The lightning-fast changes in Afghanistan are forcing the Biden administration to confront the prospect of a resurgent al-Qaeda, the group that attacked America on September 11, 2001, at the same time the US is trying to stanch violent extremism at home and cyberattacks from Russia and China.
With the rapid withdrawal of US forces and rise of the Taliban in Afghanistan, "I think al-Qaeda has an opportunity, and they're going to take advantage of that opportunity," says Chris Costa, who was senior director for counterterrorism in the Trump administration.
"This is a galvanising event for jihadists everywhere."
Al-Qaeda's ranks have been significantly diminished by 20 years of war in Afghanistan, and it's far from clear that the group has the capacity in the near future to carry out catastrophic attacks on America such as the 9/11 strikes, especially given how the US has fortified itself in the past two decades with surveillance and other protective measures.
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But a June report from the UN Security Council said the group's senior leadership remains present inside Afghanistan, along with hundreds of armed operatives. It noted that the Taliban, who sheltered al-Qaeda fighters before the September 11 attacks, "remain close, based on friendship, a history of shared struggle, ideological sympathy and intermarriage".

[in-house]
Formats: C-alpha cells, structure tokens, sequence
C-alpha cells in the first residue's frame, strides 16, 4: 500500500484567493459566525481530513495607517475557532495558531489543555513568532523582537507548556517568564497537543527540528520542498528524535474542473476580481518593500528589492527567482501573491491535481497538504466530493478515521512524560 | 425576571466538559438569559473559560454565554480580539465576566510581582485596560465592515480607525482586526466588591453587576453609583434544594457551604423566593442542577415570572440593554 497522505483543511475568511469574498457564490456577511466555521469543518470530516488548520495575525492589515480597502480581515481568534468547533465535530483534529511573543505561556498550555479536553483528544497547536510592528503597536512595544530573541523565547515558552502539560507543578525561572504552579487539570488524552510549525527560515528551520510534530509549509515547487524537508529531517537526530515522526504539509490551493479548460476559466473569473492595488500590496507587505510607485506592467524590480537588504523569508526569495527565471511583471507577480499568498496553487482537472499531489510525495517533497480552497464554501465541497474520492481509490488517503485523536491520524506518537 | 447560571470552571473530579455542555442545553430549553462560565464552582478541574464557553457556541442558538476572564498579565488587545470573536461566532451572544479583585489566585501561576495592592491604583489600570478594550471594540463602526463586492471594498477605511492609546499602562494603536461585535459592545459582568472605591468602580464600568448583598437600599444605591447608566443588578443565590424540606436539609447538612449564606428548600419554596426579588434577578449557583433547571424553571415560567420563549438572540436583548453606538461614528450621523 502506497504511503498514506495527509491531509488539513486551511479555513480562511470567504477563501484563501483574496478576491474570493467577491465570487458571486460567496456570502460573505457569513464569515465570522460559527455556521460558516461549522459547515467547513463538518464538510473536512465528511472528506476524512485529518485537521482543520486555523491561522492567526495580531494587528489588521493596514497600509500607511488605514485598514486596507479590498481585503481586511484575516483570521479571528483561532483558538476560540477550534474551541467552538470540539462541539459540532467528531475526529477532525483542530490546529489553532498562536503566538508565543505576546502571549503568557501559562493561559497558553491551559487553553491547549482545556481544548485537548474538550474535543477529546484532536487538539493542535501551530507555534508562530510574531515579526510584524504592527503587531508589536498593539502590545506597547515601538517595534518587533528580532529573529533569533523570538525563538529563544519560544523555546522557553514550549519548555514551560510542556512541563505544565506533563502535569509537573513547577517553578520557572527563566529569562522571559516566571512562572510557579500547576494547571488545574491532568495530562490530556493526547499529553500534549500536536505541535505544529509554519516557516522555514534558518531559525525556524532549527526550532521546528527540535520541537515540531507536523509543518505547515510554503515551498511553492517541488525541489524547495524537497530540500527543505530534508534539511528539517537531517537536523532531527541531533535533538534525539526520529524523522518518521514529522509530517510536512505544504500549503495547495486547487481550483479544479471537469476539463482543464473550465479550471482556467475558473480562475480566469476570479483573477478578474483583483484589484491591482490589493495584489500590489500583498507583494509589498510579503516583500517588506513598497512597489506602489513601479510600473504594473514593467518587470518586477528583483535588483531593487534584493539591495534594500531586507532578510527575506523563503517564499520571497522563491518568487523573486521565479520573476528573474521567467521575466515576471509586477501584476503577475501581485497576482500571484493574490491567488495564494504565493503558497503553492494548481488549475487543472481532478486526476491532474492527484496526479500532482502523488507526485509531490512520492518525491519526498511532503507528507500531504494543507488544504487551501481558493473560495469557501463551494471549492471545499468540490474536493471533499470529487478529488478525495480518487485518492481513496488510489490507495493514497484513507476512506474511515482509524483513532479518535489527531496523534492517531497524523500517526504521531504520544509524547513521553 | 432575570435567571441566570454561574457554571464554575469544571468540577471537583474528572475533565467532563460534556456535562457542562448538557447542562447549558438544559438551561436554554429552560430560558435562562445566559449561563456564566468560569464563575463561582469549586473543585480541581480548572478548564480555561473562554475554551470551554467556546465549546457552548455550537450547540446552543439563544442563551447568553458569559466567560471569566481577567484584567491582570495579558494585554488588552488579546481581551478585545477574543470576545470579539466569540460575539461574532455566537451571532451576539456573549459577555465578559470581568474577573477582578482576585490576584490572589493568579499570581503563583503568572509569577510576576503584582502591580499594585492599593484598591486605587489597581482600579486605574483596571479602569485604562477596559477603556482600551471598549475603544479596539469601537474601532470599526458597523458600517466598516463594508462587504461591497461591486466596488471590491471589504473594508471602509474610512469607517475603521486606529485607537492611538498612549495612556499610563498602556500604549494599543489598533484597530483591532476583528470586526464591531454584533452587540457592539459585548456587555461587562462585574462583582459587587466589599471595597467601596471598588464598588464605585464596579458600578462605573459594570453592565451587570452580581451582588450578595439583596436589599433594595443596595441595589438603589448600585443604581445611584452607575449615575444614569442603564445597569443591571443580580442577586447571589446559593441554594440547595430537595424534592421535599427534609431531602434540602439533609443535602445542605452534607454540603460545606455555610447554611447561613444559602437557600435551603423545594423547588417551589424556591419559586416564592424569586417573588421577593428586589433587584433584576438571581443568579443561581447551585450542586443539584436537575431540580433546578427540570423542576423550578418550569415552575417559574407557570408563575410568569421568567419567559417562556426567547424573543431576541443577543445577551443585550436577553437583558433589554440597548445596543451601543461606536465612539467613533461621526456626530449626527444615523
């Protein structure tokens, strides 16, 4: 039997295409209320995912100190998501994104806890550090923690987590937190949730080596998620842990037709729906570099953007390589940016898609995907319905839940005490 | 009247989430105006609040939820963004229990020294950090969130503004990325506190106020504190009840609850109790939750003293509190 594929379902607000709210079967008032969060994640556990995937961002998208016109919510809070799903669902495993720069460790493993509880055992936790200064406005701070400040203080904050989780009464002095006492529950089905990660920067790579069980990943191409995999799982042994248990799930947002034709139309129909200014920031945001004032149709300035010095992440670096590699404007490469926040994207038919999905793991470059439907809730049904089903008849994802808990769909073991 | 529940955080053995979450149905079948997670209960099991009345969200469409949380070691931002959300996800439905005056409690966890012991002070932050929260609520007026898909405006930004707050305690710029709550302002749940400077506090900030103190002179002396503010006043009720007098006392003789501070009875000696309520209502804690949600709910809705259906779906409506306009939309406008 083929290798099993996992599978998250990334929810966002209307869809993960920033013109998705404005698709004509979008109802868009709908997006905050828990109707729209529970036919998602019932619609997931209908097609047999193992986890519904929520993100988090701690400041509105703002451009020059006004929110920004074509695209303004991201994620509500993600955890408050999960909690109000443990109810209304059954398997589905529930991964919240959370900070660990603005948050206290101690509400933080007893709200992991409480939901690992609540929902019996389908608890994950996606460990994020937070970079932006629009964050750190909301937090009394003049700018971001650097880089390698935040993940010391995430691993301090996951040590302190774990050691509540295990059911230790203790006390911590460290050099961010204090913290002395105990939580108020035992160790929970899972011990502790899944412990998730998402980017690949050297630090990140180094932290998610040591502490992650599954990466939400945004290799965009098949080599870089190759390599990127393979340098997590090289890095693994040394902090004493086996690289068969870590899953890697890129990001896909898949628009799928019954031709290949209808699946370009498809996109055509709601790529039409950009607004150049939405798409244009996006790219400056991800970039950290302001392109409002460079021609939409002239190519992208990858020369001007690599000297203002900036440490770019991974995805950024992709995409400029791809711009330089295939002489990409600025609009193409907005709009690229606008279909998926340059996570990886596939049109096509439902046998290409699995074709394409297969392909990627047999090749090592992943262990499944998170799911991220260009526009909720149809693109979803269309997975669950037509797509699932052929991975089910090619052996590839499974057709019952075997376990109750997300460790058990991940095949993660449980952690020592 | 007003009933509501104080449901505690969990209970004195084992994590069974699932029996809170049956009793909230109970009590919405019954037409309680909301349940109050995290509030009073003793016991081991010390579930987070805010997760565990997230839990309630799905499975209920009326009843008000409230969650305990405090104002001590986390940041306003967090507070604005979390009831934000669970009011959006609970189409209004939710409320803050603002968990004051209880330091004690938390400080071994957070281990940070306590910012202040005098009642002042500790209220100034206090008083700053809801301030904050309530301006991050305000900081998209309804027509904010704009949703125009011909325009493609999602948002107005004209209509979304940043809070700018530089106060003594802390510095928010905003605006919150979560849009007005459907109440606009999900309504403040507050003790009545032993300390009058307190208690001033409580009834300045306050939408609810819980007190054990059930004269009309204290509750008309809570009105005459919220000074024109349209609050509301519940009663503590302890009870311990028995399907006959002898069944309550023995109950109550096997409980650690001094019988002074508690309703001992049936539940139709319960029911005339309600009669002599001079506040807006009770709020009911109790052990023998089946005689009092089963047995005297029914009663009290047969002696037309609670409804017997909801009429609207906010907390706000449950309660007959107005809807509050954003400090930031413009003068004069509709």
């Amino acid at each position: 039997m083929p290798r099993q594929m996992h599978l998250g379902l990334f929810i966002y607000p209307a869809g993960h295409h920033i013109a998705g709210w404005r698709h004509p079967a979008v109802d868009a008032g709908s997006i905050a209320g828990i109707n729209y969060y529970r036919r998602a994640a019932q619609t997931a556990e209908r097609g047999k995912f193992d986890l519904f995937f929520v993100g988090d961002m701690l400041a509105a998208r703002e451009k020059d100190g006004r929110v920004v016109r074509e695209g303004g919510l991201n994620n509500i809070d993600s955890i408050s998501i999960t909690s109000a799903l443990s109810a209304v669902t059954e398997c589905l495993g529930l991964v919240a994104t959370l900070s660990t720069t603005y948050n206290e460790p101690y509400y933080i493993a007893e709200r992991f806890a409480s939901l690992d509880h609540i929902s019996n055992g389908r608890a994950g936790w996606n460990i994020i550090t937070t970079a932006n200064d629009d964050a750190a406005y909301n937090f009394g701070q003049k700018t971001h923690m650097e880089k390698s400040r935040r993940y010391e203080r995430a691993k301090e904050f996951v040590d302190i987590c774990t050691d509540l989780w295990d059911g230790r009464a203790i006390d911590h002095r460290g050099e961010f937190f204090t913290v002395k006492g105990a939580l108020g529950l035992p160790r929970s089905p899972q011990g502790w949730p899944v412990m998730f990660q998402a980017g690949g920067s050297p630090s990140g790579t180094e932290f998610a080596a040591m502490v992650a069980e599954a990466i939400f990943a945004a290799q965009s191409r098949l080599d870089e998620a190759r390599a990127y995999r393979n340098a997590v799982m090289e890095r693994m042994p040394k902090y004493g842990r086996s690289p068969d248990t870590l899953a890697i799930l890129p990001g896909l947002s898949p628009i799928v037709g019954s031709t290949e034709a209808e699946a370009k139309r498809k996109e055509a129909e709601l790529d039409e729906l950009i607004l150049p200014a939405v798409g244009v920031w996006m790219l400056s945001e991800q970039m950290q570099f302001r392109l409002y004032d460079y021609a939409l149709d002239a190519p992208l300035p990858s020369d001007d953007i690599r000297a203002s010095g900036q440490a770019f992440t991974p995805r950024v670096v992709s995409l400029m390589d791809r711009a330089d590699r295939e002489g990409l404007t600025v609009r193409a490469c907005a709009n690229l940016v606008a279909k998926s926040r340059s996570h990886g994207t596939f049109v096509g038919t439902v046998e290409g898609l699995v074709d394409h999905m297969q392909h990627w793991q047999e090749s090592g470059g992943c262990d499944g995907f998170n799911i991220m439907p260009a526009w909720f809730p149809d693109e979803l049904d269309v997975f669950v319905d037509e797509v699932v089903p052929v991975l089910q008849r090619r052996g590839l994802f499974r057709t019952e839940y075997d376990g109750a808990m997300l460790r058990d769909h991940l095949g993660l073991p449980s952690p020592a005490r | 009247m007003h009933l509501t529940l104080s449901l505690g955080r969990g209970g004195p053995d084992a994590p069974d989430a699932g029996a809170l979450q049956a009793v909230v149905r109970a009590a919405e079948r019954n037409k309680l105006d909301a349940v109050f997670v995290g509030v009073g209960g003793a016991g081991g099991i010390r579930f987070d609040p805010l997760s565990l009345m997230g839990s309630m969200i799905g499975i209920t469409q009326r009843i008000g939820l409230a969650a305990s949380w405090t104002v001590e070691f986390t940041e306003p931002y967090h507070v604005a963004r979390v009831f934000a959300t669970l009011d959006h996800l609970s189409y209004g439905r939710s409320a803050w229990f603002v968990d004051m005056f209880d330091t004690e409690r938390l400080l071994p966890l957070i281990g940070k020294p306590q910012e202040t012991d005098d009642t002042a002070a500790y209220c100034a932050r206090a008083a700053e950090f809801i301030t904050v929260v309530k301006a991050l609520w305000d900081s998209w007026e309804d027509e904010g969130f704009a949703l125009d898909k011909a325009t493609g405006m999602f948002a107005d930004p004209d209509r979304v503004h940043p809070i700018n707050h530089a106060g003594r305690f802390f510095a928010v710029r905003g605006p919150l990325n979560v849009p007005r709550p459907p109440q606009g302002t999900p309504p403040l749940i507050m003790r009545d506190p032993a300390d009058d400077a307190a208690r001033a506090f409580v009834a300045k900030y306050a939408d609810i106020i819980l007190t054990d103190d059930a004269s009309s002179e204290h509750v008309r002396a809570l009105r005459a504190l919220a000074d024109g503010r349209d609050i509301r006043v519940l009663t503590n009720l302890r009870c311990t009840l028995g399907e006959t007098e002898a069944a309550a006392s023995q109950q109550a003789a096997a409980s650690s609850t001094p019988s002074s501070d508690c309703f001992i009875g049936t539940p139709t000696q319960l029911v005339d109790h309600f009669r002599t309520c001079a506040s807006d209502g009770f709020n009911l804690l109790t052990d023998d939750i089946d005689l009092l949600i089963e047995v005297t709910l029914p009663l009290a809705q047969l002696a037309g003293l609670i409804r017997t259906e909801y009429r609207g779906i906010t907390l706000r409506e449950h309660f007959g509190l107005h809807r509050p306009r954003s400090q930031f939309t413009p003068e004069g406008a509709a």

Pentagon spokesman John Kirby acknowledged that al-Qaeda remains a presence in Afghanistan, though quantifying it is hard because of a reduced intelligence-gathering capability in the country and "because it's not like they carry identification cards and register somewhere".
Even inside the country, al-Qaeda and the Taliban represent only two of the urgent terrorism concerns, as evidenced by unease about the potential for Islamic State attacks against Americans in Afghanistan that over the weekend forced the US military to develop new ways to get evacuees to the airport in Kabul. The Taliban and Isis have fought each other in the past, but the worry now is that Afghanistan could again be a safe harbour for multiple extremists determined to attack the US or other countries.